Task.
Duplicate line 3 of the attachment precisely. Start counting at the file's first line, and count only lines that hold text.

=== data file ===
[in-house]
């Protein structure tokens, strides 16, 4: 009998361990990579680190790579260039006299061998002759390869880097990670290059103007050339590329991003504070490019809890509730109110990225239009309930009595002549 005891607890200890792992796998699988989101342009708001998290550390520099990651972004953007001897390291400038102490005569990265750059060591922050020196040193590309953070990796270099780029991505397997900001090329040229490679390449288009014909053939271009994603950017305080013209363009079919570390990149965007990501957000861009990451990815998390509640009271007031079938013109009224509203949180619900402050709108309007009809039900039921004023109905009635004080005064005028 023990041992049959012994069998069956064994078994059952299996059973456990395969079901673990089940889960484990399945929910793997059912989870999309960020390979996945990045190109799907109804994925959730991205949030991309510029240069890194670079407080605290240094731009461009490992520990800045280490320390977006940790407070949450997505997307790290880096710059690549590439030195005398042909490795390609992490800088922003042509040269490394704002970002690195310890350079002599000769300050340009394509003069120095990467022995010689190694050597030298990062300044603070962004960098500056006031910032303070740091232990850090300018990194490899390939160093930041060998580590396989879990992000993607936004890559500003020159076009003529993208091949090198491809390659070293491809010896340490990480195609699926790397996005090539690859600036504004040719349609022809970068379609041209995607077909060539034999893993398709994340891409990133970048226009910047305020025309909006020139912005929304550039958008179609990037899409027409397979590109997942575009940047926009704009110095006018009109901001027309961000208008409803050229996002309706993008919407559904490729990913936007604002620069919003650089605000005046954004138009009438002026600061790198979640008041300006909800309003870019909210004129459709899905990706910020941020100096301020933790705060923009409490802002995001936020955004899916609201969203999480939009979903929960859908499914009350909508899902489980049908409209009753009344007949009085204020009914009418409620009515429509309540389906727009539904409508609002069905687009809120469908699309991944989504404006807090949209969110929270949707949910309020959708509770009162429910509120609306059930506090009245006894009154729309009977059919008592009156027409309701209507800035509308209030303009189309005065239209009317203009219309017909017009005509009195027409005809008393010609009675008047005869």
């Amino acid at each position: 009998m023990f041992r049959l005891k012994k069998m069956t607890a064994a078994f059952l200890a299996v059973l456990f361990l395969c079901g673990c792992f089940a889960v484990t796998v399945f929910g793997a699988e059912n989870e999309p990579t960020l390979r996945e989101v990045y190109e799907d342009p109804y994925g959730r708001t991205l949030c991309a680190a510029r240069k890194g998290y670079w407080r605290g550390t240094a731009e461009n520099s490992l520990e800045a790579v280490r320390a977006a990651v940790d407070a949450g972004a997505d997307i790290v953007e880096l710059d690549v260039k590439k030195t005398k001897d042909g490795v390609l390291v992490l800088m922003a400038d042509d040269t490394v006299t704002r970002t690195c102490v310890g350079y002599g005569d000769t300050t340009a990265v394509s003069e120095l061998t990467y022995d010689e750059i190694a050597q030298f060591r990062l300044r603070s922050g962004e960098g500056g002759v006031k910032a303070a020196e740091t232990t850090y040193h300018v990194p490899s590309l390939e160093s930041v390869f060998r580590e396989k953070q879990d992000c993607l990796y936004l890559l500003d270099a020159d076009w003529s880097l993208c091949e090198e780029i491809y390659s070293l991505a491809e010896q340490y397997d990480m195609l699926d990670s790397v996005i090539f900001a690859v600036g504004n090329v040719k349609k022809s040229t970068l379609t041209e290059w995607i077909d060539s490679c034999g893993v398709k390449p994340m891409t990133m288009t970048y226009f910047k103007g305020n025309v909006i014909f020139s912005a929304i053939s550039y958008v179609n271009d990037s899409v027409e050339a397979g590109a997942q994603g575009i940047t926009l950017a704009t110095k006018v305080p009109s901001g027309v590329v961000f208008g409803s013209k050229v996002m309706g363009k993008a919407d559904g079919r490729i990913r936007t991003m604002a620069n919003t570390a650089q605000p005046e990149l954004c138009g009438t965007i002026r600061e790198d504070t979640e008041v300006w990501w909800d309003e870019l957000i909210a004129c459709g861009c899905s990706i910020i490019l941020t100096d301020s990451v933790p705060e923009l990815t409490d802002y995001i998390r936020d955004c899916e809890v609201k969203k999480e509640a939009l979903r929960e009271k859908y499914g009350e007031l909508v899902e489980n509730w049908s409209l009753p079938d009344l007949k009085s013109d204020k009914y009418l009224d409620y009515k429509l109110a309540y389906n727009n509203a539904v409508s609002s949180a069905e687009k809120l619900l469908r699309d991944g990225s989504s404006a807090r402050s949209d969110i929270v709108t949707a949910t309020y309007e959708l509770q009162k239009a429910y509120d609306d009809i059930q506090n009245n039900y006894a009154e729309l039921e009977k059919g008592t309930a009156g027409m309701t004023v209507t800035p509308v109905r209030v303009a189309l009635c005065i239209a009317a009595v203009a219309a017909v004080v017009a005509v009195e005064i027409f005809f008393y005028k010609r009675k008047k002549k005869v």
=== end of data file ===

């Amino acid at each position: 009998m023990f041992r049959l005891k012994k069998m069956t607890a064994a078994f059952l200890a299996v059973l456990f361990l395969c079901g673990c792992f089940a889960v484990t796998v399945f929910g793997a699988e059912n989870e999309p990579t960020l390979r996945e989101v990045y190109e799907d342009p109804y994925g959730r708001t991205l949030c991309a680190a510029r240069k890194g998290y670079w407080r605290g550390t240094a731009e461009n520099s490992l520990e800045a790579v280490r320390a977006a990651v940790d407070a949450g972004a997505d997307i790290v953007e880096l710059d690549v260039k590439k030195t005398k001897d042909g490795v390609l390291v992490l800088m922003a400038d042509d040269t490394v006299t704002r970002t690195c102490v310890g350079y002599g005569d000769t300050t340009a990265v394509s003069e120095l061998t990467y022995d010689e750059i190694a050597q030298f060591r990062l300044r603070s922050g962004e960098g500056g002759v006031k910032a303070a020196e740091t232990t850090y040193h300018v990194p490899s590309l390939e160093s930041v390869f060998r580590e396989k953070q879990d992000c993607l990796y936004l890559l500003d270099a020159d076009w003529s880097l993208c091949e090198e780029i491809y390659s070293l991505a491809e010896q340490y397997d990480m195609l699926d990670s790397v996005i090539f900001a690859v600036g504004n090329v040719k349609k022809s040229t970068l379609t041209e290059w995607i077909d060539s490679c034999g893993v398709k390449p994340m891409t990133m288009t970048y226009f910047k103007g305020n025309v909006i014909f020139s912005a929304i053939s550039y958008v179609n271009d990037s899409v027409e050339a397979g590109a997942q994603g575009i940047t926009l950017a704009t110095k006018v305080p009109s901001g027309v590329v961000f208008g409803s013209k050229v996002m309706g363009k993008a919407d559904g079919r490729i990913r936007t991003m604002a620069n919003t570390a650089q605000p005046e990149l954004c138009g009438t965007i002026r600061e790198d504070t979640e008041v300006w990501w909800d309003e870019l957000i909210a004129c459709g861009c899905s990706i910020i490019l941020t100096d301020s990451v933790p705060e923009l990815t409490d802002y995001i998390r936020d955004c899916e809890v609201k969203k999480e509640a939009l979903r929960e009271k859908y499914g009350e007031l909508v899902e489980n509730w049908s409209l009753p079938d009344l007949k009085s013109d204020k009914y009418l009224d409620y009515k429509l109110a309540y389906n727009n509203a539904v409508s609002s949180a069905e687009k809120l619900l469908r699309d991944g990225s989504s404006a807090r402050s949209d969110i929270v709108t949707a949910t309020y309007e959708l509770q009162k239009a429910y509120d609306d009809i059930q506090n009245n039900y006894a009154e729309l039921e009977k059919g008592t309930a009156g027409m309701t004023v209507t800035p509308v109905r209030v303009a189309l009635c005065i239209a009317a009595v203009a219309a017909v004080v017009a005509v009195e005064i027409f005809f008393y005028k010609r009675k008047k002549k005869v």